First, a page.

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Sir Francis Drake: A Pictorial Biography by Hans P. Kraus

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Preface
Introduction

Sections:
- The Actors
- The Unfortunate Voyage
- Drake's First Success
- The Famous Voyage
- The Spanish Defenses
- The Caribbean Raid
- The Cadiz Raid
- The "Invincible" Armada
- The Beginning of the End
- The Last Voyage

Catalogue of the Collection
Bibliography

The Spanish Defenses of the Strait of Magellan, the Pacific Coast and the Caribbean after the Drake Circumnavigation

The Pacific coasts were practically without defenses until after Drake's arrival in 1578. Don Francisco de Toledo, Viceroy of Peru from 1568 to 1581, immediately took steps to correct this. Reproduced (first page only) is the original draft of his letter to Juan Ortiz de Zárate, Governor of Río de La Plata, telling him of Drake's depredations, and of his sending an expedition through the Strait of Magellan, under the command of Pedro Sarmiento de Gamboa (1532-1592), to see whether an English garrison had been left there, and to survey sites for a fortress to prevent other raiders from passing through.

Toledo requests the Governor to assist the two ships of the expedition, to send to him any dispatches from it overland by way of Tucuman, and to inform him of any other English ships off the coast of Río de La Plata. The present letter was, of course, sent to La Plata overland. Sarmiento is not named in it as the commander, as he probably was not yet selected for that service at the time of writing. He did not receive his official appointment as commander until October 9th, 1579, three days before the expedition finally sailed after encountering many delays in its preparation.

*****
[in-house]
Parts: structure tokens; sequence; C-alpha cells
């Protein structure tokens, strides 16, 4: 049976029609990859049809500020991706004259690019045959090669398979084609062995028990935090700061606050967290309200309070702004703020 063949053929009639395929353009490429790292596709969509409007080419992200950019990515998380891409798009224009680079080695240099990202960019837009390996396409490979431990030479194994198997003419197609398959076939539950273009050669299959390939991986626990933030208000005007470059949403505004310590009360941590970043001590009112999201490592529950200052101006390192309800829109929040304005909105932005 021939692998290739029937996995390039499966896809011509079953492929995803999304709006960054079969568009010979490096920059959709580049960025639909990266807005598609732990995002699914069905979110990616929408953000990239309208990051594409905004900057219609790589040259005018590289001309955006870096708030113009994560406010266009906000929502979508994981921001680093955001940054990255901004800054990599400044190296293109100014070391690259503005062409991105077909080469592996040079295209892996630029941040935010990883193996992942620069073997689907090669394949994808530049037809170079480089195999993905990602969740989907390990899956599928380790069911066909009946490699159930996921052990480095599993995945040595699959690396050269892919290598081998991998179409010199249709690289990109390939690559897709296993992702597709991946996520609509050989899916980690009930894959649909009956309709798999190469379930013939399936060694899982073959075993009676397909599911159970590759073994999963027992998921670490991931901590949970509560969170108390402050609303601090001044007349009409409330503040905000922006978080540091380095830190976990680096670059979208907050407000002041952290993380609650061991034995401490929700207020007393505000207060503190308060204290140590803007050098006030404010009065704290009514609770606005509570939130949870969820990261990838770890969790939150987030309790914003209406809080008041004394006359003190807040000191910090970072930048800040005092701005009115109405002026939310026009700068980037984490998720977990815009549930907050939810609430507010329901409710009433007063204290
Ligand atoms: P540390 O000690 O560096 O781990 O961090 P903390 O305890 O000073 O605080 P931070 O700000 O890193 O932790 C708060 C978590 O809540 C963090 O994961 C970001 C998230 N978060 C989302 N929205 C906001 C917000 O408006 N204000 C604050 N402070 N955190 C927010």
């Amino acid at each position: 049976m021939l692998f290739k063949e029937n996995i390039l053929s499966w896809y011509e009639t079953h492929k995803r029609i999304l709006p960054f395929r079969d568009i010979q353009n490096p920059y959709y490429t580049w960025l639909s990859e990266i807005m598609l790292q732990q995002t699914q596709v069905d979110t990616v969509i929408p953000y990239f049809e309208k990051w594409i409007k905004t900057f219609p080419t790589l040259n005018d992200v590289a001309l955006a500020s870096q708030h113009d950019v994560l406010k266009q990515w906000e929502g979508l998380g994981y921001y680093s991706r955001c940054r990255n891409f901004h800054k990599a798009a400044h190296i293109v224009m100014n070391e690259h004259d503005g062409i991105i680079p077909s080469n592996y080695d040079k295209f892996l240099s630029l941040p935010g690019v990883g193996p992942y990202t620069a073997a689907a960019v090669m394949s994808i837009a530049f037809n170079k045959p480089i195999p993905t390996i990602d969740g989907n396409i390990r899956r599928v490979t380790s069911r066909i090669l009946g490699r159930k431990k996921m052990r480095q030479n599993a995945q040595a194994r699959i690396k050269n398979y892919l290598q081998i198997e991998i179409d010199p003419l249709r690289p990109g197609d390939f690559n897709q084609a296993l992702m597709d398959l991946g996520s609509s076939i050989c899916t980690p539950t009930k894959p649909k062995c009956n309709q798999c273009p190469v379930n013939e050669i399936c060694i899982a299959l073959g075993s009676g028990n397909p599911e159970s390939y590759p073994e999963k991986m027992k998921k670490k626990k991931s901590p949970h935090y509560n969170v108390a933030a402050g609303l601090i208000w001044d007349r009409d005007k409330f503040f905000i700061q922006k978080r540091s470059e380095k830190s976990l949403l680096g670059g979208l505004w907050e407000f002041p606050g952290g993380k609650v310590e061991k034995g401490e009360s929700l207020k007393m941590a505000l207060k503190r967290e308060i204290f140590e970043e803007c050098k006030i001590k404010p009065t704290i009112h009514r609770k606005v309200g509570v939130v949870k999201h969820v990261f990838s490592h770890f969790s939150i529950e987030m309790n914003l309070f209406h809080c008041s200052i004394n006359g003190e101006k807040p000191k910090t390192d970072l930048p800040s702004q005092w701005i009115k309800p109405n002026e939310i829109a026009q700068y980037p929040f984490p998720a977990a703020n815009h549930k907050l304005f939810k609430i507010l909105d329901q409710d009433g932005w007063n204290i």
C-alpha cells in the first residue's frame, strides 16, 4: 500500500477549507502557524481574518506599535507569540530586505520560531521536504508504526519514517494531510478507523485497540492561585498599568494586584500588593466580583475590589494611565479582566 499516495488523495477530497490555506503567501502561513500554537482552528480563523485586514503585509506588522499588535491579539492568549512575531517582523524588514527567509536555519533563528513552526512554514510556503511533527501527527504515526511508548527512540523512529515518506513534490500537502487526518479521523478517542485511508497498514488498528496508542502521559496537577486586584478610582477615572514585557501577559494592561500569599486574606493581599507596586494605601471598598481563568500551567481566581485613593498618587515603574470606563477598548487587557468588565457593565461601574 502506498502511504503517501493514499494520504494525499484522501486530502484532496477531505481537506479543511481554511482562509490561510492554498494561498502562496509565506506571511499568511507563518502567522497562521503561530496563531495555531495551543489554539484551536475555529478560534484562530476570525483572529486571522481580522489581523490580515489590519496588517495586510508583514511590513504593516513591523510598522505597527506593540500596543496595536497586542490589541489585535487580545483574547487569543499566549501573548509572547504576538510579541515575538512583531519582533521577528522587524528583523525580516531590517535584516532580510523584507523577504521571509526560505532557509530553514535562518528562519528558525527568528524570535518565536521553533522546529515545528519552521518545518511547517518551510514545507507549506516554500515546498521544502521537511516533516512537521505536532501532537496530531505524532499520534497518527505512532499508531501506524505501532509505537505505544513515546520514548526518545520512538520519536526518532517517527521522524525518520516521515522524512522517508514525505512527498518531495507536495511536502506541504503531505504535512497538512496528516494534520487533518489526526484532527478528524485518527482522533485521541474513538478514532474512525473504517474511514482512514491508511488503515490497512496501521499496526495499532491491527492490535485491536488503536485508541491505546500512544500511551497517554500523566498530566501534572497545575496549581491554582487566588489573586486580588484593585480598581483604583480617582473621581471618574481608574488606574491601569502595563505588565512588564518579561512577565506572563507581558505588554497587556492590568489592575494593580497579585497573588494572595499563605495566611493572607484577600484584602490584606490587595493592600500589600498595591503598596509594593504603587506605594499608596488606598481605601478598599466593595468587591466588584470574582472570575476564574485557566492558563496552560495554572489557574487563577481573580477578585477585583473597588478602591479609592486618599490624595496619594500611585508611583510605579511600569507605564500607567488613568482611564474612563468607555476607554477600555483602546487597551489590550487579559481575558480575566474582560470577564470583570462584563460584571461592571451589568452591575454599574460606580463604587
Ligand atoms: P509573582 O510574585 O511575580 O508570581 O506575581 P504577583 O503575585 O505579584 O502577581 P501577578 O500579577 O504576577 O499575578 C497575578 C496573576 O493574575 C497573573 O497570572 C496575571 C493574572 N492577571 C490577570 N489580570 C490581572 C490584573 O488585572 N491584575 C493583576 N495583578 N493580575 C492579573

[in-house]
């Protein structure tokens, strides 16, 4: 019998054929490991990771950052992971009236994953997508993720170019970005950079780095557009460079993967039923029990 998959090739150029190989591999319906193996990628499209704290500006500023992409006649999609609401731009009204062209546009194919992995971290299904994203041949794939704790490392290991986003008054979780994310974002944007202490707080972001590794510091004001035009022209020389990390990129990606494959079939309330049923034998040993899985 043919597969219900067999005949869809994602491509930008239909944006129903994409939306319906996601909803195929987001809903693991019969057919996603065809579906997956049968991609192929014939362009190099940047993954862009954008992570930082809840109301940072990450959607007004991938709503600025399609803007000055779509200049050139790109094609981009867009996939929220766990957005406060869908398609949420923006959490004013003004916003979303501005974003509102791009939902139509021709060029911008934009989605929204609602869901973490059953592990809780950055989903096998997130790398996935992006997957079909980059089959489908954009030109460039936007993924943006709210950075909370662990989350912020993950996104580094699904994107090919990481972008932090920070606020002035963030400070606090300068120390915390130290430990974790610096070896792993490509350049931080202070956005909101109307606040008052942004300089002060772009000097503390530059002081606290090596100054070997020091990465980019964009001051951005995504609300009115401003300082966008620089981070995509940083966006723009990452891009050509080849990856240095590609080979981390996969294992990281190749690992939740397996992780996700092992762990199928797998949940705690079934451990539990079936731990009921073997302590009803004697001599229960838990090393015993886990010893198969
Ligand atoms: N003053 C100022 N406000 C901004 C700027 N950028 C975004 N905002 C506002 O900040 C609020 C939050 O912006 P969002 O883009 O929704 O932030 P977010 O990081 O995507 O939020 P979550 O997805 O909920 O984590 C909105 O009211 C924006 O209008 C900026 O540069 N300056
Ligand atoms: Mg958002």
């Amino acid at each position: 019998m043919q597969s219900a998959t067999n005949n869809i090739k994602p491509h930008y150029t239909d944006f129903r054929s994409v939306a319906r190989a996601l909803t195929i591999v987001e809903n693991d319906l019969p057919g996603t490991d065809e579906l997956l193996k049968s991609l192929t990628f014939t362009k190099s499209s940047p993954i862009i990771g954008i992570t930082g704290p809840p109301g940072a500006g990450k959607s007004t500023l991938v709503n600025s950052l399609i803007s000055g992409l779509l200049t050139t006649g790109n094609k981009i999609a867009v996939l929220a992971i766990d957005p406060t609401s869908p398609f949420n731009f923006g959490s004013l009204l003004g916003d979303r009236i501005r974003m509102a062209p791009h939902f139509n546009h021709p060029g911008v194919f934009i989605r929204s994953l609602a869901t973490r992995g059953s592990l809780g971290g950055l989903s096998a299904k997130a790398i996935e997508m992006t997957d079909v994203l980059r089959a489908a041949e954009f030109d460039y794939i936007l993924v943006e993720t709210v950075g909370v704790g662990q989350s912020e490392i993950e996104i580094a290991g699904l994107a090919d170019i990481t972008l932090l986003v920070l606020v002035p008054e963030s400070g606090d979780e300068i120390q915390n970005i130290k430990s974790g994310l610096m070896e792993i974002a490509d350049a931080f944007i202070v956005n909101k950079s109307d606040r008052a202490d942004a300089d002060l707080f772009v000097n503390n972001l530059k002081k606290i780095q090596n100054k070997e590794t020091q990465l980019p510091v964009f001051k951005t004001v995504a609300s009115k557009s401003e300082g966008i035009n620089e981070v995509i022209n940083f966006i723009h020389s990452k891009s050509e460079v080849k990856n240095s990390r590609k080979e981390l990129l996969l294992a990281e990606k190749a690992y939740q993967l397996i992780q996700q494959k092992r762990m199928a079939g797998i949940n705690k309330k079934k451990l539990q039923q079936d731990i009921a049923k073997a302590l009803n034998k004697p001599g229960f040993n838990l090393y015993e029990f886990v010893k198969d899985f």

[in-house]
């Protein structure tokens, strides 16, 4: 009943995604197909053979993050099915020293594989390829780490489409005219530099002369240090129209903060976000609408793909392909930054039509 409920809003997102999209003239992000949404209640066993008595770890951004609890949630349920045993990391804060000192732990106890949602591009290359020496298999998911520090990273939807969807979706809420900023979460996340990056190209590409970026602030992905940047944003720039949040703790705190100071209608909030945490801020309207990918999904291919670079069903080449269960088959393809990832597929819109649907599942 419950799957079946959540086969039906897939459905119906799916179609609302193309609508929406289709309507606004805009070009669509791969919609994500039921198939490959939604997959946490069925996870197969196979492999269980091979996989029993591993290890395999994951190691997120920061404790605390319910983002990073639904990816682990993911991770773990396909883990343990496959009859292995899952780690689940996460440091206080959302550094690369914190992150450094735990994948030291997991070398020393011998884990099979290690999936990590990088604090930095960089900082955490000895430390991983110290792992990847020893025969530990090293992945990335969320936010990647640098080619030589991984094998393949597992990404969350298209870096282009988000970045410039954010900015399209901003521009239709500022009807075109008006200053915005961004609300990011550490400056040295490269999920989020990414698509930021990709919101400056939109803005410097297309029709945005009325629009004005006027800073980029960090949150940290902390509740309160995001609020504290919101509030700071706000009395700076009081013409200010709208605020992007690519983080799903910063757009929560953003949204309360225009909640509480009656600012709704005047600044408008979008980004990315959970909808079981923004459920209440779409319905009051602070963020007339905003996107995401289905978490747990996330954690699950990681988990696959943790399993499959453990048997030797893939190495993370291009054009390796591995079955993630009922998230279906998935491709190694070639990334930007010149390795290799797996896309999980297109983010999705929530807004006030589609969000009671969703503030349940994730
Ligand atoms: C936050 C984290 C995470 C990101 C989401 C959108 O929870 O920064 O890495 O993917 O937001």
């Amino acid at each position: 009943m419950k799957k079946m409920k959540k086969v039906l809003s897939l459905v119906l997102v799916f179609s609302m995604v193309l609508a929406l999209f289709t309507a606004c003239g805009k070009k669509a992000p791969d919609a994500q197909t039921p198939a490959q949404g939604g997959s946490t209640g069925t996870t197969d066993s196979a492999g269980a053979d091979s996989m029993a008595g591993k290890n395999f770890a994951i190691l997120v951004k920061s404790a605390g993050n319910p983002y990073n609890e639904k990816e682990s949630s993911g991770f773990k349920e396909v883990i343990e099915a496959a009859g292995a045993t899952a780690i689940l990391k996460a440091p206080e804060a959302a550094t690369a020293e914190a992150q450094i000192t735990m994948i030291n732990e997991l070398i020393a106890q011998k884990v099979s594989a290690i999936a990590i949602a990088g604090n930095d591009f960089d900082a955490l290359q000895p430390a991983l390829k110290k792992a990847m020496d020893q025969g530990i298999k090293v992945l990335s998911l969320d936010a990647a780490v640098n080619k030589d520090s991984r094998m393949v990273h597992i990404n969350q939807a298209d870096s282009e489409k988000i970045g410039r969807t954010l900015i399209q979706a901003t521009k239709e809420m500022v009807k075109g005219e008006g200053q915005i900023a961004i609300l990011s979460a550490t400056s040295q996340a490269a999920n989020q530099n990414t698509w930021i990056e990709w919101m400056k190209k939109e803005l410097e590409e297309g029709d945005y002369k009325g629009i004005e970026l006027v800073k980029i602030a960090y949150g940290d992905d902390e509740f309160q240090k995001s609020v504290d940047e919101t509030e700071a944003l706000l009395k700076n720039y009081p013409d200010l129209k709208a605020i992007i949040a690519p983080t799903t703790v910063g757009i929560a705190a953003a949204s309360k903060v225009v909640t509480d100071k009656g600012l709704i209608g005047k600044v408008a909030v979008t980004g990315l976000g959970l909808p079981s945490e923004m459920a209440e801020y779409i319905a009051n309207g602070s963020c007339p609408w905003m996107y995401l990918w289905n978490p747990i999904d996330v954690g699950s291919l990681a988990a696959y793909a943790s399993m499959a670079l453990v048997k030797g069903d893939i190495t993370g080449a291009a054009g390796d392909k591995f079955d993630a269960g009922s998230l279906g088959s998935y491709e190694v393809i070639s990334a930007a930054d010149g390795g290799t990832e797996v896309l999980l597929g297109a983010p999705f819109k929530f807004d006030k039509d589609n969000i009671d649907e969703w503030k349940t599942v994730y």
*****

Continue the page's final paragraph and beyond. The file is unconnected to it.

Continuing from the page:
Letter of Francisco de Toledo, Viceroy of Mexico, concerning Drake, 1579. [2]
Letter of Francisco de Toledo, Viceroy of Mexico, concerning Drake, 1579. [2]

The Sarmiento voyage is important for a number of reasons. It was the second complete west-to-east traversal of the Strait, and the first to make an accurate survey and detailed description of it. It led directly to the first attempt to make a settlement there, the ill-fated Sarmiento expedition of 1581-1583.

The translation of the text on the left is as follows:

Report on the incursion through the strait by the English ship and on the precautions taken against it.

A ship belonging to English raiders passed through the Strait of Magellan into the Pacific Ocean and reached the port of Santiago in the province of Chile on 6th December last year, 1578. This ship plundered one laden with a large quantity of gold that was in port there, and also other ships in ports along this coast, and did other damage. On the 13th February it arrived off the port of this city [i.e., Callao, port of Lima] and we were taken entirely unawares by so surprising an event, for, although there had been so much time for me to be warned from Chile of the presence of this ship, nothing was done. The excuse for this was that the Governor was away at the front in the region of the Araucanians, and neither the royal officials nor the city council were willing to take responsibility for chartering a ship to bring me the news, which, if it had arrived, would have saved so much loss and avoided the expense to His Majesty and to private citizens.

This has grown considerable because of the loss of a ship that the raider plundered which was carrying a large sum in silver dispatched from this country to the kingdom of Tierra Firme. We have taken a great deal of trouble to capture this raider and have sent two armed ships in search of him...